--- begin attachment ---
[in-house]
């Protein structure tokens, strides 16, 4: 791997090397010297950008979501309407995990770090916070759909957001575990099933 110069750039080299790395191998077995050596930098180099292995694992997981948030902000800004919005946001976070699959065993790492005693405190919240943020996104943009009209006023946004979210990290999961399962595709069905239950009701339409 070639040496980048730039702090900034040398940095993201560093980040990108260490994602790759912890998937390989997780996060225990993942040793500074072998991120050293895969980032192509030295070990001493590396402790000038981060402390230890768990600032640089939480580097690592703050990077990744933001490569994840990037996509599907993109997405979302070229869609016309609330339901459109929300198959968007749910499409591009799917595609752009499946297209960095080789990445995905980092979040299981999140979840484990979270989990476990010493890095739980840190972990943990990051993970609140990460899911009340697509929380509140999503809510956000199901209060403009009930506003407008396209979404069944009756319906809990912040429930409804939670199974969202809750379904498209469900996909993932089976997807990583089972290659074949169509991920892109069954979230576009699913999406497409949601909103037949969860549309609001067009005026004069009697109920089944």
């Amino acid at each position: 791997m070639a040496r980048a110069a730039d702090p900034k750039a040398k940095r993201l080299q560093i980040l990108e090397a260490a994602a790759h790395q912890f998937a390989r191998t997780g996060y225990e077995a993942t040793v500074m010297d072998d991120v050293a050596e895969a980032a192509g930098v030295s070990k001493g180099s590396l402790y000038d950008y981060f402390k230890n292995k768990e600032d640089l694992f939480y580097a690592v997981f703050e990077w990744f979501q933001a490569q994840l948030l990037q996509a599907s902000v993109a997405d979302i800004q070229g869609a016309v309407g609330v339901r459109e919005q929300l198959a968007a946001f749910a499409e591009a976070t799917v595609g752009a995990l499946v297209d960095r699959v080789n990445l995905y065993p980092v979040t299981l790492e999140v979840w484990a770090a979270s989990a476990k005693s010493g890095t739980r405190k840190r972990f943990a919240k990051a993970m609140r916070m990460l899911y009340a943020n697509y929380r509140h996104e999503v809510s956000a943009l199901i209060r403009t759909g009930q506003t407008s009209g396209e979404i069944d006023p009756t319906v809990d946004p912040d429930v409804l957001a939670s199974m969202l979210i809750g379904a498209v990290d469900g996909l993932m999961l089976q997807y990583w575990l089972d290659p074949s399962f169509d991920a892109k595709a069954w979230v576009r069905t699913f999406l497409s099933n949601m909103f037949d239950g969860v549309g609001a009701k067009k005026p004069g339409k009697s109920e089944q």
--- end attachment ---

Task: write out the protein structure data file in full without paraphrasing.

[in-house]
């Protein structure tokens, strides 16, 4: 791997090397010297950008979501309407995990770090916070759909957001575990099933 110069750039080299790395191998077995050596930098180099292995694992997981948030902000800004919005946001976070699959065993790492005693405190919240943020996104943009009209006023946004979210990290999961399962595709069905239950009701339409 070639040496980048730039702090900034040398940095993201560093980040990108260490994602790759912890998937390989997780996060225990993942040793500074072998991120050293895969980032192509030295070990001493590396402790000038981060402390230890768990600032640089939480580097690592703050990077990744933001490569994840990037996509599907993109997405979302070229869609016309609330339901459109929300198959968007749910499409591009799917595609752009499946297209960095080789990445995905980092979040299981999140979840484990979270989990476990010493890095739980840190972990943990990051993970609140990460899911009340697509929380509140999503809510956000199901209060403009009930506003407008396209979404069944009756319906809990912040429930409804939670199974969202809750379904498209469900996909993932089976997807990583089972290659074949169509991920892109069954979230576009699913999406497409949601909103037949969860549309609001067009005026004069009697109920089944």
């Amino acid at each position: 791997m070639a040496r980048a110069a730039d702090p900034k750039a040398k940095r993201l080299q560093i980040l990108e090397a260490a994602a790759h790395q912890f998937a390989r191998t997780g996060y225990e077995a993942t040793v500074m010297d072998d991120v050293a050596e895969a980032a192509g930098v030295s070990k001493g180099s590396l402790y000038d950008y981060f402390k230890n292995k768990e600032d640089l694992f939480y580097a690592v997981f703050e990077w990744f979501q933001a490569q994840l948030l990037q996509a599907s902000v993109a997405d979302i800004q070229g869609a016309v309407g609330v339901r459109e919005q929300l198959a968007a946001f749910a499409e591009a976070t799917v595609g752009a995990l499946v297209d960095r699959v080789n990445l995905y065993p980092v979040t299981l790492e999140v979840w484990a770090a979270s989990a476990k005693s010493g890095t739980r405190k840190r972990f943990a919240k990051a993970m609140r916070m990460l899911y009340a943020n697509y929380r509140h996104e999503v809510s956000a943009l199901i209060r403009t759909g009930q506003t407008s009209g396209e979404i069944d006023p009756t319906v809990d946004p912040d429930v409804l957001a939670s199974m969202l979210i809750g379904a498209v990290d469900g996909l993932m999961l089976q997807y990583w575990l089972d290659p074949s399962f169509d991920a892109k595709a069954w979230v576009r069905t699913f999406l497409s099933n949601m909103f037949d239950g969860v549309g609001a009701k067009k005026p004069g339409k009697s109920e089944q």